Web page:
What Is Inelastic? Definition, Calculation, and Examples of Goods

What Is Inelastic Demand?

"Inelastic" is an economic term referring to the static quantity of a good or service when its price changes. Inelastic demand means that when the price goes up, consumers’ buying habits stay about the same, and when the price goes down, consumers’ buying habits also remain unchanged.

Key Takeaways

  • "Inelastic refers" to the static quantity of a good or service when its price changes.
  • Inelastic demand means that when the price of a good or service goes up, consumers’ buying habits stay about the same, and when the price goes down, consumers’ buying habits also remain unchanged.
  • A perfectly inelastic good would be one where demand does not change regardless of the price; however, no such good or service is perfectly inelastic.
  • Inelastic stands in contrast to elastic, where the latter witnesses significant changes in demand when the price changes.
  • Essential items, such as medication, are considered to be inelastic, whereas luxury items, such as cruise trips and high-end watches, are considered elastic.
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Inelastic

Understanding Inelastic Demand

Inelastic means that a 1% change in the price of a good or service has less than a 1% change in the quantity demanded or supplied.

For example, if the price of an essential medication changed from $200 to $202, a 1% increase, and demand changed from 1,000 units to 995 units, a less than 1% decrease, the medication would be considered an inelastic good.

If the price increase had no impact whatsoever on the quantity demanded, the medication would be considered perfectly inelastic. Necessities and medical treatments tend to be relatively inelastic because they are needed for survival, whereas luxury goods, such as cruises and sports cars, tend to be relatively elastic.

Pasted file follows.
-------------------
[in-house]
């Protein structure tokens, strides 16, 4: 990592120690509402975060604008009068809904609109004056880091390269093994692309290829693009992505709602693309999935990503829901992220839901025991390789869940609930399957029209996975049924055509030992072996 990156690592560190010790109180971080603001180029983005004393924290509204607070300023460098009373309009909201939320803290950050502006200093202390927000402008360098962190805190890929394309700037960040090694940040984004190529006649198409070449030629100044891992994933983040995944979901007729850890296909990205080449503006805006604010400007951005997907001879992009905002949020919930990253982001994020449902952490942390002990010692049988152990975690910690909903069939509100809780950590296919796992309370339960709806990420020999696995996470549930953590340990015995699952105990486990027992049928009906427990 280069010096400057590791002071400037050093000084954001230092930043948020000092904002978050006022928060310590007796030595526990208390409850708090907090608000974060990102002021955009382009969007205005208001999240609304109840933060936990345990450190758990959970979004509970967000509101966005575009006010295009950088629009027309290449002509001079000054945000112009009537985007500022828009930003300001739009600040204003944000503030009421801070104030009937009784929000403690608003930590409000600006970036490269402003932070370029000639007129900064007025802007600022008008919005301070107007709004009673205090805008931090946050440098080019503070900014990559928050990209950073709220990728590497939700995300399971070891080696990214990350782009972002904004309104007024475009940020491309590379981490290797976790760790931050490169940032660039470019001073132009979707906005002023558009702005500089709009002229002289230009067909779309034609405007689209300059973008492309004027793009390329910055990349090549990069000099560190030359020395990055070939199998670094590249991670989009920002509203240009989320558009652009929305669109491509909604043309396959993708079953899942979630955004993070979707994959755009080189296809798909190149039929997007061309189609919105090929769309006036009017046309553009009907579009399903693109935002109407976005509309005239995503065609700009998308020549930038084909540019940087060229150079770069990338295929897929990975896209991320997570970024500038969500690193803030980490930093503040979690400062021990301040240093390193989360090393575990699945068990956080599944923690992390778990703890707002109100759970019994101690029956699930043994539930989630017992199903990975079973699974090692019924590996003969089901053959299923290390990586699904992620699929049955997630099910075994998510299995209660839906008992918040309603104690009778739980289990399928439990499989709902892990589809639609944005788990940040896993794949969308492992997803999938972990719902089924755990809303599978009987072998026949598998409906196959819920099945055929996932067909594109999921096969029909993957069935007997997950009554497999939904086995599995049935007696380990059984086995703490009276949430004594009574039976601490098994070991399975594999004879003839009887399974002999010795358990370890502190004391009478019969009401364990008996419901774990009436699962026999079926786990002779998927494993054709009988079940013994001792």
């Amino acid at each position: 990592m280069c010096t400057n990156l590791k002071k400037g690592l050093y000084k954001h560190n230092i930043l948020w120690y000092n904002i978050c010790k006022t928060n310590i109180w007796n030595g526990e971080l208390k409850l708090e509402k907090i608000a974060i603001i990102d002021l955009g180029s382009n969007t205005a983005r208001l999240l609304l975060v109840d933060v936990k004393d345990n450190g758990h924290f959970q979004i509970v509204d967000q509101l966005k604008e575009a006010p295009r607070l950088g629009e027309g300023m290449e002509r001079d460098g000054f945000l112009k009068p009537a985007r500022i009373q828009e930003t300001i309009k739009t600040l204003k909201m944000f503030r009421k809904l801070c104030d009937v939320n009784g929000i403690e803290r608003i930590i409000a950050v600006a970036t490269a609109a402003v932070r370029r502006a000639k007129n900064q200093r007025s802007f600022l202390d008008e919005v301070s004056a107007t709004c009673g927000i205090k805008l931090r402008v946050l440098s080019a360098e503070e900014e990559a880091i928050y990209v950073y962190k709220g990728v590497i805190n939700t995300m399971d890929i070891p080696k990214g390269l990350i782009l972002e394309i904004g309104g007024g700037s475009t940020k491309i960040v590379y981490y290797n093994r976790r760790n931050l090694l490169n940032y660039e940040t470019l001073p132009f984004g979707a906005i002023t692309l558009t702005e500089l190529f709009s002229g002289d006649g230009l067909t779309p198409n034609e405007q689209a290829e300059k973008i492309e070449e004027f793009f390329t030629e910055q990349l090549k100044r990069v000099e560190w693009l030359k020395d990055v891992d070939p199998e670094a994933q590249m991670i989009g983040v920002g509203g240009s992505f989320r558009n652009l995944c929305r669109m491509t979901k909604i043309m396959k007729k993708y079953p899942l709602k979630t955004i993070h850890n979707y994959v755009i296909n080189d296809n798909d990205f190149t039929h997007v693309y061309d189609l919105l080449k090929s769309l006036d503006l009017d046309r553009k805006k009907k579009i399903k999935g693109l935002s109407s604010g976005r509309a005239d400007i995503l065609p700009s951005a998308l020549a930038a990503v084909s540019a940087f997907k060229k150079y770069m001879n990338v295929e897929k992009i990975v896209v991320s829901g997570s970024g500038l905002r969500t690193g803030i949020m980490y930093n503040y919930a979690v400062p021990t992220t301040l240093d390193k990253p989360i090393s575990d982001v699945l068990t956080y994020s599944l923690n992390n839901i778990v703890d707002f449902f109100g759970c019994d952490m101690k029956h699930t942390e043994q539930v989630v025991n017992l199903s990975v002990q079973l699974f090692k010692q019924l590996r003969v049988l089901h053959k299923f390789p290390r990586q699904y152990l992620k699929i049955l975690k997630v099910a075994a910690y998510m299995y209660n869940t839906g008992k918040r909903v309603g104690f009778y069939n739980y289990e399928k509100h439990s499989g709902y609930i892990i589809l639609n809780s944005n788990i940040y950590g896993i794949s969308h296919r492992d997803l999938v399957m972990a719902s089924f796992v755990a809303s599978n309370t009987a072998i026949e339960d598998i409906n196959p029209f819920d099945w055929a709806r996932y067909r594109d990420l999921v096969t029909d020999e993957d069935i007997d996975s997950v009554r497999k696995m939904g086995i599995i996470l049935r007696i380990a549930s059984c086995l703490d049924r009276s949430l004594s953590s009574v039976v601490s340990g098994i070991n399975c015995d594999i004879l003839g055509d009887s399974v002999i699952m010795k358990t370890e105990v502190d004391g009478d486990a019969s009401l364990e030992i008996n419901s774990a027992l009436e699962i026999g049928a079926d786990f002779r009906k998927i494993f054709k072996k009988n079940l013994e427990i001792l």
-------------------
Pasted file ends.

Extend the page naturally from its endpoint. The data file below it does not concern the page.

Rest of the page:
The demand curve for a perfectly inelastic good is depicted as a vertical line in graphical presentations because the quantity demanded is the same at any price. Supply could be perfectly inelastic in the case of a unique good such as a work of art. No matter how much consumers are willing to pay for it, there can never be more than one original version of it.

Formula and Calculation of Inelastic Demand

The formula for inelastic demand is:

Inelastic Demand = % change in the quantity demanded/ % change in price

A value less than 1 indicates inelasticity

For example, if the price of a good went from $5 to $8 (60%) and the demand went from 100 units to 70 units (30%), the value is 30/60 = 0.5, meaning the good is inelastic.

Perfectly Inelastic Goods

There are no examples of perfectly inelastic goods. If there were, that means producers and suppliers would be able to charge whatever they felt like and consumers would still need to buy them. The only thing close to a perfectly inelastic good would be air and water, which no one controls. 

Economic recessions and depressions tend to hurt the demand for elastic goods while having little to no impact on inelastic goods.